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Mercury Rev - Bobbie Gentry's The Delta Sweete Revisited CD (album) cover


Mercury Rev


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4.00 | 1 ratings

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4 stars Mercury Rev is one of those bands that never fails to surprise. Moving easily from dream-pop to noise rock to psychedelic rock to electronic, they cover all bases while still retaining their experimental uniqueness all the while. So, with the release of their new album 'Bobbie Gentry's The Delta Sweete Revisited', they take a long ignored and forgotten album, and try to bring it back out into the light to get the attention that they feel it deserves.

Of course, most everyone knows the song 'Ode to Billy Joe' which was quite successful in its time, but when the album 'The Delta Sweete' was originally released, it fell between the folk rock albums released by Bob Dylan and The Byrds 'Sweetheart of the Rodeo', and they ended up taking all of the attention away from Gentrie's album, which also deserved attention for its story telling detail and dark folk-country style. Who would have thought that Mercury Rev would be the ones to revive it? However, knowing that Jesse Chandler, one of Mercury Rev's core musicians, also played with 'Midlake' (listed on the Archives under Prog Folk) has experience with this style of music, and of course Jonathan Donahue and Sean 'Grasshopper' Mackowiak both appreciate exploring new territory, so they got together several female artists, some well known and current and others more up-and-coming, to sing the vocals for the 12 songs on the album. We end up with an album with respected musicians like Norah Jones, Hope Sandoval, Margo Price, Beth Orton and Lucinda Williams among others contributing their talents to this project.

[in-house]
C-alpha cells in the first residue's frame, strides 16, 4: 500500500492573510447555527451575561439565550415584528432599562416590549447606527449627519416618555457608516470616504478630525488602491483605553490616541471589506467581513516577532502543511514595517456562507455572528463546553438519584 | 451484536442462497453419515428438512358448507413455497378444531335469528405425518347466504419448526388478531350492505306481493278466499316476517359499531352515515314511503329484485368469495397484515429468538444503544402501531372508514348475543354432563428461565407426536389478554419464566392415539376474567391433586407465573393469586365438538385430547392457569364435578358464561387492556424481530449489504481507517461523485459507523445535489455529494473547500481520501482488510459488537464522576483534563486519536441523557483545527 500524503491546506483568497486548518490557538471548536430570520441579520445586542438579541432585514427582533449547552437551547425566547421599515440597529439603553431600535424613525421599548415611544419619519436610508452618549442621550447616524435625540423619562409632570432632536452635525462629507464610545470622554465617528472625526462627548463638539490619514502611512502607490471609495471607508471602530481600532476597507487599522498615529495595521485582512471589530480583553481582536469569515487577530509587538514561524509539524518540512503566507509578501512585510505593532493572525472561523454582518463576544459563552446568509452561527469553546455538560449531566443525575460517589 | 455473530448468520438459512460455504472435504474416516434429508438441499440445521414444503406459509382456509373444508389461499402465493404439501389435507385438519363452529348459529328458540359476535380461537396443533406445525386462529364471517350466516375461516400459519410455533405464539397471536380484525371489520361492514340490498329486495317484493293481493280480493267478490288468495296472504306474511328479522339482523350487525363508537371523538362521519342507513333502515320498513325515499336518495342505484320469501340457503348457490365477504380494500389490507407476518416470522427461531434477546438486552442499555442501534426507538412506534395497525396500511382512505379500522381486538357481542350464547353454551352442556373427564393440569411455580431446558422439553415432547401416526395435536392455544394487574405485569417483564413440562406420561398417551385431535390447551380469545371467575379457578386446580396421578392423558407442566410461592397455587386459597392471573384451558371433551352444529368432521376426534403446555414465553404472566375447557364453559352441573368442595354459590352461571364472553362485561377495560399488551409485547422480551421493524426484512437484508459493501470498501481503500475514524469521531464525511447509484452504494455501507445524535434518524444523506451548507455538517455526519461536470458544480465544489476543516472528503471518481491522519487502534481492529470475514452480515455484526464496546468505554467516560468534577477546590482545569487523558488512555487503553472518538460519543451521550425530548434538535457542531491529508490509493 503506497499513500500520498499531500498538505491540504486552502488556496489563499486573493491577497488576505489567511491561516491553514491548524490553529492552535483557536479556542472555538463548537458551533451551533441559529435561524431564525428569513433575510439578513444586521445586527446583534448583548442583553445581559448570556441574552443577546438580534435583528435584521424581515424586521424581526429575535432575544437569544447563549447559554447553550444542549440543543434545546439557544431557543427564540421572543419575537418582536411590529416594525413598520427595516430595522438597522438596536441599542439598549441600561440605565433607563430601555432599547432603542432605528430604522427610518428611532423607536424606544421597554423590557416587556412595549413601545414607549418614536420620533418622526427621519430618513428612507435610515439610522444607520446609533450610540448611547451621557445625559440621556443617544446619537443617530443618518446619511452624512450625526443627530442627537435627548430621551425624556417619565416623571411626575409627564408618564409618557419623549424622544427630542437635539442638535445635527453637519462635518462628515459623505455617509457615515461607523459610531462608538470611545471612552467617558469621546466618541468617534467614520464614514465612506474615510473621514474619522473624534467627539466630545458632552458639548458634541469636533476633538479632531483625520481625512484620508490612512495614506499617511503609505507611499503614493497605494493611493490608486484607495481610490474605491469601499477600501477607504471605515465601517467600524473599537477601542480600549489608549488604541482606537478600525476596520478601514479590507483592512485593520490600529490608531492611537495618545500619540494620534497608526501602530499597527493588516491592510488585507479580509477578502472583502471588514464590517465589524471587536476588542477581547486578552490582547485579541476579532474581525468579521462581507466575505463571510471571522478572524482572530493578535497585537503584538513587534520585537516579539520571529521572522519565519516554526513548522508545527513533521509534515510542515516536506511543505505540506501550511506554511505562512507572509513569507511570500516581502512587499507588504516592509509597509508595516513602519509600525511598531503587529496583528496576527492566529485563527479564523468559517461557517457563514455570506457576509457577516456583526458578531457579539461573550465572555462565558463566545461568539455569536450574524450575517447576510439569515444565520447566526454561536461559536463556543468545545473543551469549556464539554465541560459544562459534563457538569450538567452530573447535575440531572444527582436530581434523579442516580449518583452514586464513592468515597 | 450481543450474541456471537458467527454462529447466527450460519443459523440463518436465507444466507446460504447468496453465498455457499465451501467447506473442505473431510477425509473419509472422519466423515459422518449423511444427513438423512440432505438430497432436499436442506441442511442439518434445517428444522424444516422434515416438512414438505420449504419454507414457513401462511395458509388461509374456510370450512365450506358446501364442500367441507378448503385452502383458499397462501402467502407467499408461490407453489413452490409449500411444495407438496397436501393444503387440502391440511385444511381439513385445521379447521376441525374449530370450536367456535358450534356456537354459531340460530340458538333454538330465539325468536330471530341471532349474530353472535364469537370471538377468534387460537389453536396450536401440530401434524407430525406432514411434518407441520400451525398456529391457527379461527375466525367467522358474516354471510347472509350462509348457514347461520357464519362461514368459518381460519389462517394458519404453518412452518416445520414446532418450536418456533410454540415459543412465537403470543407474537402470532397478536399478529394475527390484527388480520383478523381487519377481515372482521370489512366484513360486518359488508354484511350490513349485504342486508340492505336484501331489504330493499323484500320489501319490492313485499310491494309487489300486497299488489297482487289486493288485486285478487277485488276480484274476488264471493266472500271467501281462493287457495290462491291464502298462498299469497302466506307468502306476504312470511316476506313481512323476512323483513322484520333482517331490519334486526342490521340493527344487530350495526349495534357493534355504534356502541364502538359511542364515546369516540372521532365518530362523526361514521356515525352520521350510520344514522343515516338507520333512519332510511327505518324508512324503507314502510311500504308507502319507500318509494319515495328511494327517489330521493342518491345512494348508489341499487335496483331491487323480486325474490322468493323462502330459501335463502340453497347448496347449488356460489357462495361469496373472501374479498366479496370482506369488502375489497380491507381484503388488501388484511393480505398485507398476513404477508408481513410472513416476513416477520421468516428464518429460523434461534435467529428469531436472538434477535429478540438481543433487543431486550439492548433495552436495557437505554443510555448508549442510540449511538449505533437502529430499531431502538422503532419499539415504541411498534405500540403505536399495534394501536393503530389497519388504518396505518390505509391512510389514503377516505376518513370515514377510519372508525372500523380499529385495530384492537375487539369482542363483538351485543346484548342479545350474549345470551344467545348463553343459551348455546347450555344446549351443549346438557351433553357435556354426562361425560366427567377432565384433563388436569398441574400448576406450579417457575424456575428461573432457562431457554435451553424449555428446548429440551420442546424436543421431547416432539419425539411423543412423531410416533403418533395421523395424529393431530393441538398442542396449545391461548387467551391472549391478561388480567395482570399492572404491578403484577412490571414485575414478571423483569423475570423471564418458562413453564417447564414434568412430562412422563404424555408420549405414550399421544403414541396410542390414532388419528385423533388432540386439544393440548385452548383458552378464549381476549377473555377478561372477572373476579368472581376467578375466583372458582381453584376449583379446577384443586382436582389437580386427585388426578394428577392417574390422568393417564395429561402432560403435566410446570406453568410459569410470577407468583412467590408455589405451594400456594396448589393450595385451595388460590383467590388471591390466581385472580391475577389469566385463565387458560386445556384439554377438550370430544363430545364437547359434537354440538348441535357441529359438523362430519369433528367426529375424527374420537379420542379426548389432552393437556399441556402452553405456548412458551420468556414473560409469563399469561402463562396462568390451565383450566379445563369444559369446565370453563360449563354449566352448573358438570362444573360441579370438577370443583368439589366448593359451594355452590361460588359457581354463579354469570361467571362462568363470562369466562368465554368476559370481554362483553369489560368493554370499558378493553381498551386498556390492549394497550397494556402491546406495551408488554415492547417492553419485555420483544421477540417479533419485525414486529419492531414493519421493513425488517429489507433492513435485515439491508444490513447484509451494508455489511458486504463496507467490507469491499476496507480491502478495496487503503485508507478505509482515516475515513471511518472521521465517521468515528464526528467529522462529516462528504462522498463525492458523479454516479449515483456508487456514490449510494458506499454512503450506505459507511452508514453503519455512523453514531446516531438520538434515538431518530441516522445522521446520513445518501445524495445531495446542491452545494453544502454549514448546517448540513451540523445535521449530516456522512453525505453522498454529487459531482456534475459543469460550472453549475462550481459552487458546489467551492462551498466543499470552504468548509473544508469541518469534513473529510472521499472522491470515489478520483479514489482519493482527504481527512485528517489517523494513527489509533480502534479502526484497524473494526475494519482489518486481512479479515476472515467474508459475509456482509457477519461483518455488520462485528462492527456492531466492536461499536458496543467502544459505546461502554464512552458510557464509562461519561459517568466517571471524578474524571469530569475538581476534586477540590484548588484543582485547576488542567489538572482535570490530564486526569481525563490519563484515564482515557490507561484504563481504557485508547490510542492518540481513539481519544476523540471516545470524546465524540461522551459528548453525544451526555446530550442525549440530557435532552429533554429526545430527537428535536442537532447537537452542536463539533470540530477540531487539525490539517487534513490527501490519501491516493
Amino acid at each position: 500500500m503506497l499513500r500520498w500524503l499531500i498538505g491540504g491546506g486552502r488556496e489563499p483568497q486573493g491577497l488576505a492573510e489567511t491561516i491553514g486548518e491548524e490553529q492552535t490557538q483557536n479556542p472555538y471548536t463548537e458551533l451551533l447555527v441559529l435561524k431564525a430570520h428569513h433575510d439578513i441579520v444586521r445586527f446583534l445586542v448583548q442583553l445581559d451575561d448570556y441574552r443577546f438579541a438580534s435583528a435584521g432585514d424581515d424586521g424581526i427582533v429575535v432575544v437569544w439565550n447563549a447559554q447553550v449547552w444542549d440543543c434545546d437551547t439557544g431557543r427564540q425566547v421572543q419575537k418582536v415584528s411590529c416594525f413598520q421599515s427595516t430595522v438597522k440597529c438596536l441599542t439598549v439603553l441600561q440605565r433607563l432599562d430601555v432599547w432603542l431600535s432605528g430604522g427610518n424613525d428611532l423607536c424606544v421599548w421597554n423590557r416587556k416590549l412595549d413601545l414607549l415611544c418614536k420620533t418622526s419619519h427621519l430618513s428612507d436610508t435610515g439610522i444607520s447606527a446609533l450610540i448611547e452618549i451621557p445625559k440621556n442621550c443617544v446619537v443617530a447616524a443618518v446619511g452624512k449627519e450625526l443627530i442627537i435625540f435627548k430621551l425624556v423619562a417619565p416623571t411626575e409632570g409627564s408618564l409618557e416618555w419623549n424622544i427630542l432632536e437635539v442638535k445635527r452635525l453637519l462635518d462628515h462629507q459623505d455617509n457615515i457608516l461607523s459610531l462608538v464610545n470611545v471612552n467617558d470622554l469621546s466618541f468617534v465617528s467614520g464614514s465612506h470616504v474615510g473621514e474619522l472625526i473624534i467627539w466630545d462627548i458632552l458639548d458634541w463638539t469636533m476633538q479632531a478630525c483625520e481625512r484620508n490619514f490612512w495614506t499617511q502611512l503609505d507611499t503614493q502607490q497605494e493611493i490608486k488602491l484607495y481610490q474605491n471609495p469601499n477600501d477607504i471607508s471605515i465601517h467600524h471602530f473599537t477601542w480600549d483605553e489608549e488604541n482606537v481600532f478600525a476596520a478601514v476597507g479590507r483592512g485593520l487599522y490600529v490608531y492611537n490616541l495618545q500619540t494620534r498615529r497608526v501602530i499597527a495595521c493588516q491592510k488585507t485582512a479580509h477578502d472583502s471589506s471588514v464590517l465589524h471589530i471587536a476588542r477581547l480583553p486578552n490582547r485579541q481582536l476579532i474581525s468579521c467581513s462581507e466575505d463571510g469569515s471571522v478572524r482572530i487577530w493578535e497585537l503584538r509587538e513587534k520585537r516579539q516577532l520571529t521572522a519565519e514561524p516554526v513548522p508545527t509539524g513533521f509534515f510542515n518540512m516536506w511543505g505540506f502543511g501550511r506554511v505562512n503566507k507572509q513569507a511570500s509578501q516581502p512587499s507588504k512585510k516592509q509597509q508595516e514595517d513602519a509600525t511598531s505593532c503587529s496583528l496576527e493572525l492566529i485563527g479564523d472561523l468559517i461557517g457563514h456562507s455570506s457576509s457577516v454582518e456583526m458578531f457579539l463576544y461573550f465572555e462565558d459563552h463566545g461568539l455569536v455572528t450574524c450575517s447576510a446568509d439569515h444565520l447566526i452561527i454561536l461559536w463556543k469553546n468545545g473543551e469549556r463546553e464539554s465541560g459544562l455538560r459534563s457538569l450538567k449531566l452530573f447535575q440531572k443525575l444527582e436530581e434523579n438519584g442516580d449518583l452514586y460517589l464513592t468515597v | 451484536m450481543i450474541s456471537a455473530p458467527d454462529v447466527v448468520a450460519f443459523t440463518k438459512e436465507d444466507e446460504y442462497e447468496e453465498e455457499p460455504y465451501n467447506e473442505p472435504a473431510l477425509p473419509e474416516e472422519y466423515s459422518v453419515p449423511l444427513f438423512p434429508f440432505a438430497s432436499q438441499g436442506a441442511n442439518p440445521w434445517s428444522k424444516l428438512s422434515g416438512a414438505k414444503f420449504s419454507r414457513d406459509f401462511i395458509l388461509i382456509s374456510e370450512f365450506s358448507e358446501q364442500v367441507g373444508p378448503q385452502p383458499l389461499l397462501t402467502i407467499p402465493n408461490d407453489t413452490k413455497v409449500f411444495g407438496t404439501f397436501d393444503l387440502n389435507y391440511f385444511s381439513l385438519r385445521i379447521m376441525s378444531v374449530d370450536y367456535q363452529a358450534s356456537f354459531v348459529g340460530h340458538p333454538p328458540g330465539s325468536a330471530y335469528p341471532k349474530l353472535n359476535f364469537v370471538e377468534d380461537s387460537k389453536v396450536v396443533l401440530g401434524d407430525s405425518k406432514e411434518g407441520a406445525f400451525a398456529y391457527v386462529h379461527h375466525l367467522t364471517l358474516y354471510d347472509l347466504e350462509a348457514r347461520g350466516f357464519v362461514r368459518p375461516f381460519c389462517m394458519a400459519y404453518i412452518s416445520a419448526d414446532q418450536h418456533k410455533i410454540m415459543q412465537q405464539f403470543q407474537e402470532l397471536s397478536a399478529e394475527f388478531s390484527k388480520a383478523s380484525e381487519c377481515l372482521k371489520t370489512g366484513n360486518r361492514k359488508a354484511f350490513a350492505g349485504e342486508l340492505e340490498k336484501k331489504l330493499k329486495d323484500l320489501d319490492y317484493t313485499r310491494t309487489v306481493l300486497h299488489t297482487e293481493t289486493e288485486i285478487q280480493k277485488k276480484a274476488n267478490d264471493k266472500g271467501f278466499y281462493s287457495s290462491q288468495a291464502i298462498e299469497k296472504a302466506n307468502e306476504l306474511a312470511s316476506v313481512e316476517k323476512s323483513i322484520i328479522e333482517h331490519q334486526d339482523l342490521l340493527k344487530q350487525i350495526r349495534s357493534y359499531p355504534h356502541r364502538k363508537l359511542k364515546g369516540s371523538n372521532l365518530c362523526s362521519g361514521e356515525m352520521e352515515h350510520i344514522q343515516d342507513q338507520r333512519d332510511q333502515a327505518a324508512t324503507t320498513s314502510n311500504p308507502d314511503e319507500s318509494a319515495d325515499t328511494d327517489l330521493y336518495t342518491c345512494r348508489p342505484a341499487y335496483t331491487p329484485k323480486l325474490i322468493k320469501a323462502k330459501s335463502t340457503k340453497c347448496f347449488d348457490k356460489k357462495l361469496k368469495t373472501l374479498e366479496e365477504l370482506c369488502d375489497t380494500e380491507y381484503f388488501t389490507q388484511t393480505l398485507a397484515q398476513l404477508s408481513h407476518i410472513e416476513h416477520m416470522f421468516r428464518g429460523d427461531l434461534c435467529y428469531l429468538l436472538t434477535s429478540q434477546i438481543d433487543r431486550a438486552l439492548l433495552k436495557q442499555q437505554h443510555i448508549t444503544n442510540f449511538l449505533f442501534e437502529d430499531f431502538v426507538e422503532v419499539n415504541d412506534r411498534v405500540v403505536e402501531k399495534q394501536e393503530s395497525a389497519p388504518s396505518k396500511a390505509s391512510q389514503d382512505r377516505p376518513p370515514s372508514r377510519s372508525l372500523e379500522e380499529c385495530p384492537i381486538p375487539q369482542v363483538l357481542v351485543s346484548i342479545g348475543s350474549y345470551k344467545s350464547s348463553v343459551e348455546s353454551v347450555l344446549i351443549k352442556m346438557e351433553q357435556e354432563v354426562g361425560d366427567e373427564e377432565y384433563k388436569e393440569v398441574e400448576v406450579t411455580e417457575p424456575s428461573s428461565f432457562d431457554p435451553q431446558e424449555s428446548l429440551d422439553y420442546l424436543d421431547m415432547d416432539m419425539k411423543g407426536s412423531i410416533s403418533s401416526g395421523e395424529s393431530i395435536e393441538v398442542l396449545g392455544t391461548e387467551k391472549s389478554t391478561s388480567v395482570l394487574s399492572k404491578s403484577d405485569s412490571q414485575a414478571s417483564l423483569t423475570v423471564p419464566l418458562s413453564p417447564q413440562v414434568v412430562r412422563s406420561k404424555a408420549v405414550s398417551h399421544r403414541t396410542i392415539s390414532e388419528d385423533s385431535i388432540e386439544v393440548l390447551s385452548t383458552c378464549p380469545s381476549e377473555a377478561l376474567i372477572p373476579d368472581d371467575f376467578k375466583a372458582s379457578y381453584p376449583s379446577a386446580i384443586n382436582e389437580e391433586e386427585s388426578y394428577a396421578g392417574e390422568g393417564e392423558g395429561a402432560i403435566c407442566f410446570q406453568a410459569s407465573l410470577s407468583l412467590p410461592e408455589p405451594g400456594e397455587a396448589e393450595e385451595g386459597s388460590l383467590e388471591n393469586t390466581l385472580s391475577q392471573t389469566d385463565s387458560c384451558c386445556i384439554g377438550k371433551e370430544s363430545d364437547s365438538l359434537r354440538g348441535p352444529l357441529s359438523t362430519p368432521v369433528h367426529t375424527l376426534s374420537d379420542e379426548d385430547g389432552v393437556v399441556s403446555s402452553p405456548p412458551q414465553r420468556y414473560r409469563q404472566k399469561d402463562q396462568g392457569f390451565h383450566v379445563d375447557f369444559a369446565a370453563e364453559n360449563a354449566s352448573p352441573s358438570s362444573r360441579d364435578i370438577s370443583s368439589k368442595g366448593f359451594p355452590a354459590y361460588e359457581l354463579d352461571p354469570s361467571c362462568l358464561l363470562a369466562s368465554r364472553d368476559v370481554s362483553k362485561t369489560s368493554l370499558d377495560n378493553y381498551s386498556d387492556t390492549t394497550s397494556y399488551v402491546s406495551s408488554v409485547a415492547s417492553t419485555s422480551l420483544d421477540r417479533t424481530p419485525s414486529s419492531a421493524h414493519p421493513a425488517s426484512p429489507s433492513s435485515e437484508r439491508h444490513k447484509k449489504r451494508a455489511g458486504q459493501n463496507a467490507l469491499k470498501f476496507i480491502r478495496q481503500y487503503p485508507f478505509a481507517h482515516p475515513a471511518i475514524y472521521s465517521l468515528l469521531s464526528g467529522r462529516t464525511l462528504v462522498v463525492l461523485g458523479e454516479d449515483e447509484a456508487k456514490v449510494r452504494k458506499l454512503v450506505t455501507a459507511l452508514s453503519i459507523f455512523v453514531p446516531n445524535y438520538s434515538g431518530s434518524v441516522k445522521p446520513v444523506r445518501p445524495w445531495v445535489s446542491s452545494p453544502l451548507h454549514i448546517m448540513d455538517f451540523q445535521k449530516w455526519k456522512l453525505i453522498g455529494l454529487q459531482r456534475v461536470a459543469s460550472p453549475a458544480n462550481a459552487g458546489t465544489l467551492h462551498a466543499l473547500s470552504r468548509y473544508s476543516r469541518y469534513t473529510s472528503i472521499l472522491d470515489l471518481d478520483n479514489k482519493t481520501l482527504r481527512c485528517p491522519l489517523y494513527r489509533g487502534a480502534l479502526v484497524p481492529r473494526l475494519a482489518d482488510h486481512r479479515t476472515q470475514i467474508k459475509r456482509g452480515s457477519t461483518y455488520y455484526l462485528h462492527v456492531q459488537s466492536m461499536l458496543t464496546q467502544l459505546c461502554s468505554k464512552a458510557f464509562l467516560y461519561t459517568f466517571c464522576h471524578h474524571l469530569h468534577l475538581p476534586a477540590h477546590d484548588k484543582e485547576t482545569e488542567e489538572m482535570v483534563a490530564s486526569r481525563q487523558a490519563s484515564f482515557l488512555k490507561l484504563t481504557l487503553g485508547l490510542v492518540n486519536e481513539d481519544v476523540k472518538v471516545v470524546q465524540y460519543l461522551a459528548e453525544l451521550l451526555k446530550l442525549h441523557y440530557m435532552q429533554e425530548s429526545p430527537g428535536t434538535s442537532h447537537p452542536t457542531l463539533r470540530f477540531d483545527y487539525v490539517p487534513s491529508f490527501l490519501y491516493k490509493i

Since I am a fan of Mercury Rev and also love alternative country/indie folk (secondary to Prog Rock of course), I was naturally drawn to this album, which was released in February of 2019. I am a little ashamed that it slipped by my radar for a few months, but when I ran across a listing for this album while updating Mercury Rev's discography for Prog Archives, I ran across this album and was completely intrigued. Right off the bat, Norah Jones lends her vocals to 'Oklona River Bottom Band'. With her airy and mysterious vocals with her jazz-inclined harmonics and sensibilities (also her own foray into indie-folk with her band 'Little Willies'), she give just the right amount of sultry, humid atmosphere. The psychedelic leanings of Mercury Rev give the exact amount of dark mystery that surround the original record, but in this remake, the sound is nicely updated and made current. Synth and piano flourishes are fitted in perfectly to the smoldering emotions behind the song.

Another big surprise is the cover of Luther Dixon's 'Big Boss Man' done with Gentry's attitude, but sung by Hope Sandoval (Mazzy Star) and with the mix of electronic effects, piano and traditional instruments, the song feels more lush than it does bluesy, but there is nothing wrong with that, it ends up being a lovely cover. Rachel Goswell (from the shoegaze band 'Slowdive') does the vocal for 'Reunion', and we get to hear her full voice at a fuller volume than what we usually hear from her. The track moves with more hesitancy, with sultry harmonica and a dirty western flair, but also with a less traditional style, while snippets of a child's taunting song echo in the melody. An interesting choice for a vocalist comes next in Carice van Houten, who played the red witch in 'Game of Thrones'. She has also released a few solo albums, but for most people, this might be the first time hearing her voice. She covers 'Parchman Farm' which starts abruptly with loud effects, and becoming very psychedelic-like, more than anything that has come before on this album. The use of the effects, traditional instruments and psychedelic music give this a 'spaghetti-western' feel and van Houten's vocals match it perfectly. Sultry and mysterious, just like you would imagine Melisandre would sing.